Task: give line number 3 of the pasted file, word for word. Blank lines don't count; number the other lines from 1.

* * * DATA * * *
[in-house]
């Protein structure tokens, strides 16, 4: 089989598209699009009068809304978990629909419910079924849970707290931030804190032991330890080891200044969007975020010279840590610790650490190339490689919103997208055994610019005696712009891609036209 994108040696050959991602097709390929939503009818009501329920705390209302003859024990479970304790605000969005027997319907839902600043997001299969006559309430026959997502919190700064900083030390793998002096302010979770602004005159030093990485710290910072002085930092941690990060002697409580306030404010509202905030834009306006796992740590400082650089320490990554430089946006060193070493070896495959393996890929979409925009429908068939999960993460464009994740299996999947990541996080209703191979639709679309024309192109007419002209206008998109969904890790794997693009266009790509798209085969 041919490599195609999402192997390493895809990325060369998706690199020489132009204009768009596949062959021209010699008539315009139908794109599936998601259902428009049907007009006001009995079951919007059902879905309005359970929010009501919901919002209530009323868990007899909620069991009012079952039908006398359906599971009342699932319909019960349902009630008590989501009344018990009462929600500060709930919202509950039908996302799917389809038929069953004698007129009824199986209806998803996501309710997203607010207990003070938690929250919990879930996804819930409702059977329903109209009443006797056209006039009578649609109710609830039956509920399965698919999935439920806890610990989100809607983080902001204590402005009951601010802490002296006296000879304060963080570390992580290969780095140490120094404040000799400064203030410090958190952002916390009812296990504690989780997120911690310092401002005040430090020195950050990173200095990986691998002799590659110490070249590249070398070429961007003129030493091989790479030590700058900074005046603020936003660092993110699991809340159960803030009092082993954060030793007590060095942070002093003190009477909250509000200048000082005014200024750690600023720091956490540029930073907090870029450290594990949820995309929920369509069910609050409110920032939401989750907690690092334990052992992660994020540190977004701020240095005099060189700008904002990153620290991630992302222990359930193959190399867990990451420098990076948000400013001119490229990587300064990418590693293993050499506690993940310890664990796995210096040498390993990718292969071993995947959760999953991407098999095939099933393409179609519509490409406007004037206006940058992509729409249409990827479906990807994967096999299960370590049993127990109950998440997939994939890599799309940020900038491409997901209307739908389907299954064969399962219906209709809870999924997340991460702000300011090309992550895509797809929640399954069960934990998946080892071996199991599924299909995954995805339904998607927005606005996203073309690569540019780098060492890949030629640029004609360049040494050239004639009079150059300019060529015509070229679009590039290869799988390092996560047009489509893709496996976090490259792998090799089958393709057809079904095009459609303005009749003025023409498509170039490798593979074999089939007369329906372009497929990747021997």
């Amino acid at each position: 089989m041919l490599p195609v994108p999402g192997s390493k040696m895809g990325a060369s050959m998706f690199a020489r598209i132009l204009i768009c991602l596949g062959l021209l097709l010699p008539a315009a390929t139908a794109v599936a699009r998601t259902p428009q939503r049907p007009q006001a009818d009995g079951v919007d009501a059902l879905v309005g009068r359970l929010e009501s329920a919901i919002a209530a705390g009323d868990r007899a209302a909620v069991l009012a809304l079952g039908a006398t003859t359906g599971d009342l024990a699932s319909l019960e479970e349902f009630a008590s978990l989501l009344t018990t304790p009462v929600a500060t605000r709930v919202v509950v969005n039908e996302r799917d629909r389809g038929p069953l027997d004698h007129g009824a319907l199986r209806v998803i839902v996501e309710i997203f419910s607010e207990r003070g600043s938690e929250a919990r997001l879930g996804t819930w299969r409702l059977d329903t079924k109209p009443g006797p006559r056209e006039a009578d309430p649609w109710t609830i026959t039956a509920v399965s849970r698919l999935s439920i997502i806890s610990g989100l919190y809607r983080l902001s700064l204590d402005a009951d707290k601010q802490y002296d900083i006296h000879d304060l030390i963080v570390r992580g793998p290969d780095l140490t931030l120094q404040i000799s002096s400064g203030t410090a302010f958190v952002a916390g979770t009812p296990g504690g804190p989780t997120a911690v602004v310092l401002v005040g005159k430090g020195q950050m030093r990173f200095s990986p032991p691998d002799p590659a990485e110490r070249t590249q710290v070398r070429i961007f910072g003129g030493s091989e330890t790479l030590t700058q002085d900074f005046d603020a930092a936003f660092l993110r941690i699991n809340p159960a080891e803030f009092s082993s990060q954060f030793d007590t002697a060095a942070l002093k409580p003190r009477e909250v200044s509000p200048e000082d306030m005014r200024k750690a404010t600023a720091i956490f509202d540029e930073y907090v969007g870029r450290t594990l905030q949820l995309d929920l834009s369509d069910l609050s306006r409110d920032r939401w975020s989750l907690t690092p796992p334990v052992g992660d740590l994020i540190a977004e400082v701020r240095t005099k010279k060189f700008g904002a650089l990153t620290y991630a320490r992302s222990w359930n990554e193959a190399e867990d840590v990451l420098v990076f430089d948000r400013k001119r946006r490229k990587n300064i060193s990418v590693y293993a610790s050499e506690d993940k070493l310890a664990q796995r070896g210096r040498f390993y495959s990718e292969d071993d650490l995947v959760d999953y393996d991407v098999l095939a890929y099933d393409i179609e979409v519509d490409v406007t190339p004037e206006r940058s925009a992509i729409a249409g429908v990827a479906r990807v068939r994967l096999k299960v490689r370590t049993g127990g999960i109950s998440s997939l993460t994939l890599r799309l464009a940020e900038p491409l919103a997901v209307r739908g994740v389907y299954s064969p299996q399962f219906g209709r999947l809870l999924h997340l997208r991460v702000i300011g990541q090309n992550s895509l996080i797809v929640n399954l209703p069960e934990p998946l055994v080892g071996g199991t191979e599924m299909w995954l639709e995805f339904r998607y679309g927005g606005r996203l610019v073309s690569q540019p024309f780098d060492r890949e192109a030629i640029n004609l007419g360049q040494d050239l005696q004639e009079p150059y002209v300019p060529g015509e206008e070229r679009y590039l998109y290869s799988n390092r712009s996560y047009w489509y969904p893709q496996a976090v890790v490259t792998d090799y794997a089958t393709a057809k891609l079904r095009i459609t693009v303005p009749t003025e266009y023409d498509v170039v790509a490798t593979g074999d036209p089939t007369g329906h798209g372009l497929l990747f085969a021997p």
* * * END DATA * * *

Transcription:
């Amino acid at each position: 089989m041919l490599p195609v994108p999402g192997s390493k040696m895809g990325a060369s050959m998706f690199a020489r598209i132009l204009i768009c991602l596949g062959l021209l097709l010699p008539a315009a390929t139908a794109v599936a699009r998601t259902p428009q939503r049907p007009q006001a009818d009995g079951v919007d009501a059902l879905v309005g009068r359970l929010e009501s329920a919901i919002a209530a705390g009323d868990r007899a209302a909620v069991l009012a809304l079952g039908a006398t003859t359906g599971d009342l024990a699932s319909l019960e479970e349902f009630a008590s978990l989501l009344t018990t304790p009462v929600a500060t605000r709930v919202v509950v969005n039908e996302r799917d629909r389809g038929p069953l027997d004698h007129g009824a319907l199986r209806v998803i839902v996501e309710i997203f419910s607010e207990r003070g600043s938690e929250a919990r997001l879930g996804t819930w299969r409702l059977d329903t079924k109209p009443g006797p006559r056209e006039a009578d309430p649609w109710t609830i026959t039956a509920v399965s849970r698919l999935s439920i997502i806890s610990g989100l919190y809607r983080l902001s700064l204590d402005a009951d707290k601010q802490y002296d900083i006296h000879d304060l030390i963080v570390r992580g793998p290969d780095l140490t931030l120094q404040i000799s002096s400064g203030t410090a302010f958190v952002a916390g979770t009812p296990g504690g804190p989780t997120a911690v602004v310092l401002v005040g005159k430090g020195q950050m030093r990173f200095s990986p032991p691998d002799p590659a990485e110490r070249t590249q710290v070398r070429i961007f910072g003129g030493s091989e330890t790479l030590t700058q002085d900074f005046d603020a930092a936003f660092l993110r941690i699991n809340p159960a080891e803030f009092s082993s990060q954060f030793d007590t002697a060095a942070l002093k409580p003190r009477e909250v200044s509000p200048e000082d306030m005014r200024k750690a404010t600023a720091i956490f509202d540029e930073y907090v969007g870029r450290t594990l905030q949820l995309d929920l834009s369509d069910l609050s306006r409110d920032r939401w975020s989750l907690t690092p796992p334990v052992g992660d740590l994020i540190a977004e400082v701020r240095t005099k010279k060189f700008g904002a650089l990153t620290y991630a320490r992302s222990w359930n990554e193959a190399e867990d840590v990451l420098v990076f430089d948000r400013k001119r946006r490229k990587n300064i060193s990418v590693y293993a610790s050499e506690d993940k070493l310890a664990q796995r070896g210096r040498f390993y495959s990718e292969d071993d650490l995947v959760d999953y393996d991407v098999l095939a890929y099933d393409i179609e979409v519509d490409v406007t190339p004037e206006r940058s925009a992509i729409a249409g429908v990827a479906r990807v068939r994967l096999k299960v490689r370590t049993g127990g999960i109950s998440s997939l993460t994939l890599r799309l464009a940020e900038p491409l919103a997901v209307r739908g994740v389907y299954s064969p299996q399962f219906g209709r999947l809870l999924h997340l997208r991460v702000i300011g990541q090309n992550s895509l996080i797809v929640n399954l209703p069960e934990p998946l055994v080892g071996g199991t191979e599924m299909w995954l639709e995805f339904r998607y679309g927005g606005r996203l610019v073309s690569q540019p024309f780098d060492r890949e192109a030629i640029n004609l007419g360049q040494d050239l005696q004639e009079p150059y002209v300019p060529g015509e206008e070229r679009y590039l998109y290869s799988n390092r712009s996560y047009w489509y969904p893709q496996a976090v890790v490259t792998d090799y794997a089958t393709a057809k891609l079904r095009i459609t693009v303005p009749t003025e266009y023409d498509v170039v790509a490798t593979g074999d036209p089939t007369g329906h798209g372009l497929l990747f085969a021997p």